On July 3, the US Department of Justice (DOJ) and Securities and Exchange Commission (SEC) issued the second edition of the Resource Guide to the US Foreign Corrupt Practices Act (the 2020 Guide), the first full-scope overhaul of the Resource Guide since its issuance in 2012. As with the original edition, the 2020 Guide
In our first post in this series, we described the different agencies that could be involved in an investigation of export controls and sanctions violations, noting that the agencies have overlapping jurisdiction but different enforcement priorities, authority, requirements, and penalties.
In this post, we focus on how the potential involvement of multiple agencies in an investigation of export controls and/or economic sanctions will impact the way the investigation proceeds, its scope, and its underlying strategy. Ultimately, the goal should be a unified internal investigation that is appropriately scoped and undertaken to satisfy all the interested agencies, i.e., one and done.…
Facing an enforcement action arising from potential violations of US export controls and economic sanctions may mean a battle on two, if not three or four, fronts. Multiple agencies within the US government are responsible for oversight and enforcement of laws and regulations, with overlapping jurisdiction, but distinct requirements, potential penalties, and consequences for non-compliance. These agencies also have different authority, priorities, and powers.
Accordingly, a company should anticipate the real possibility that an investigation of these complex laws and regulations will involve more than one US government agency and develop a coordinated strategy to protect against collateral consequences of parallel proceedings.
In this series of blogs, we will set forth the following top five things you need to know about the possibility of multiple agency involvement in an investigation of export controls and/or sanctions:
- The relevant agencies and regulations.
- How the involvement of multiple agencies will impact the investigation.
- Different agencies’ considerations of voluntary disclosures.
- How to manage interagency communication.
- How to manage global settlements and what can go wrong.
In December 2019, the US Department of Justice (DOJ) announced a revised policy regarding voluntary self-disclosure of export control and sanctions violations by business organizations (VSD Policy).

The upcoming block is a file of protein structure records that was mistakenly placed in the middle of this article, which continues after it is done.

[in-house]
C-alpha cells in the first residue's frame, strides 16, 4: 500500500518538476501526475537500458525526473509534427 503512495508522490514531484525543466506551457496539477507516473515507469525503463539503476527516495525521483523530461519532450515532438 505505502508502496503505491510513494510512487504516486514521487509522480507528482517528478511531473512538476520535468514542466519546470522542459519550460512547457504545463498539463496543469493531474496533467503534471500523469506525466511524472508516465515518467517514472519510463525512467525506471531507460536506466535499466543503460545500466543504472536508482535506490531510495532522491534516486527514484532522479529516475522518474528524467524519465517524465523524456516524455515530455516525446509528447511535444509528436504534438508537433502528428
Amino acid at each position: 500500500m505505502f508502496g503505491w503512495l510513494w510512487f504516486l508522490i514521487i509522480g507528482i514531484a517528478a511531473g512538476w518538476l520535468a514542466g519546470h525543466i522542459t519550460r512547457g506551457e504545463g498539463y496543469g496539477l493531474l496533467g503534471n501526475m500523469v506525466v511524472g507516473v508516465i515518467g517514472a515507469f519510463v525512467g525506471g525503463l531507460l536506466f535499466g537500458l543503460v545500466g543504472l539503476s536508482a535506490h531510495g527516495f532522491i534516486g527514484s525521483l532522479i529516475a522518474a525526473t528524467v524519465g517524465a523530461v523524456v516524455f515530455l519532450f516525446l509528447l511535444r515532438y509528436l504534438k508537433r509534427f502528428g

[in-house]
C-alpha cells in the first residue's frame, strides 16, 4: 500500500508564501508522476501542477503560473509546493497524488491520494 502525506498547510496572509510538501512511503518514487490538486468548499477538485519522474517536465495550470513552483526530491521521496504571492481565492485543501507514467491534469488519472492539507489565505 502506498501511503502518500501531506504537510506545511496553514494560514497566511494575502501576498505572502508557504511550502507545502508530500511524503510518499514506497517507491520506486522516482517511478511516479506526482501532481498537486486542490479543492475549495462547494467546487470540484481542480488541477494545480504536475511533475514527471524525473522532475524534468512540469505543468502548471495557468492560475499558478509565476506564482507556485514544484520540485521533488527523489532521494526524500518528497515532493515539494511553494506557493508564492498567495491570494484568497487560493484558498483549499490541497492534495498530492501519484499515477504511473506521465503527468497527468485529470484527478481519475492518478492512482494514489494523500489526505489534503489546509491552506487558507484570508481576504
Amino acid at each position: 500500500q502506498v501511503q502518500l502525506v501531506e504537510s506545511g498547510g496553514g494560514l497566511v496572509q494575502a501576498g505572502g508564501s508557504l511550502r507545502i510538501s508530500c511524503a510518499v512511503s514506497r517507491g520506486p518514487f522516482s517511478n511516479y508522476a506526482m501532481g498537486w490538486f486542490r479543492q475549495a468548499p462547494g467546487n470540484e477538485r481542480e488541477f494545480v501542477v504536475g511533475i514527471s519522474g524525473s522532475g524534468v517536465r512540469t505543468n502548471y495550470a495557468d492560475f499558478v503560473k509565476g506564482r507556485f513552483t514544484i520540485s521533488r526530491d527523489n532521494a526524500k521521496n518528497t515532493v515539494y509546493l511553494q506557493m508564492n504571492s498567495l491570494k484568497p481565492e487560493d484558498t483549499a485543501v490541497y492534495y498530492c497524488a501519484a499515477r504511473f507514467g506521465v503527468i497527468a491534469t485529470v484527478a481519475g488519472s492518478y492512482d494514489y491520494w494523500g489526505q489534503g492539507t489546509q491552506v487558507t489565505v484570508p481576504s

The VSD Policy, issued by DOJ’s National Security Division (NSD), sets forth the criteria that DOJ, through NSD’s Counterintelligence and Export Control Section (CES) and in partnership with the US Attorneys’ Offices, will now use to determine an appropriate resolution for an organization that makes a voluntary self-disclosure in export controls and/or sanctions matters. Specifically, the VSD Policy encourages business organizations – which now include financial institutions – to self-disclose to NSD “all potentially willful violations of the statutes implementing the US government’s primary export control and sanctions regime.”
The VSD Policy increases incentives for self-disclosure, as the revised policy “signals the [DOJ’s] continued emphasis on corporate voluntary self-disclosure, rewarding cooperating companies with a presumption in favor of a non-prosecution agreement and significant reductions in penalties,” according to a DOJ press release.
The requirements to receive the benefits of the voluntary self-disclosure are set forth in the revised VSD Policy and discussed in further detail below. Importantly, the VSD Policy does not affect the process for businesses to make voluntary self-disclosures to regulatory agencies, such as the US Department of the Treasury’s Office of Foreign Assets Control (OFAC) or the US Department of Commerce’s Bureau of Industry and Security (BIS). Companies that are aware of having committed a potential US sanctions or export controls violation will need to consider the VSD Policy in the context of their interactions with other US agencies. However, given the DOJ’s requirement to disclose willful violations of US economic sanctions and export controls “[p]rior to imminent threat of disclosure or government investigation” and “[w]ithin a reasonably prompt time after becoming aware of the offense,” any company considering disclosure of regulatory violations to either OFAC or BIS will also need to decide, early in the investigation, as to whether to also disclose to the DOJ. A “wait and see” approach may no longer be advisable given the timing consideration and may, in fact, necessitate an early assessment of willful conduct by the company or its employees.
The VSD Policy was designed to more closely align the NSD guidance with recent guidance issued throughout DOJ, thereby providing increasing clarity of the factors that a company should consider in determining whether to voluntarily self-disclose. The VSD Policy supersedes DOJ’s 2016 policy titled “Guidance Regarding Voluntary Self-Disclosures, Cooperation, and Remediation in Export Control and Sanctions Investigations Involving Business Organizations” (the 2016 Guidance).…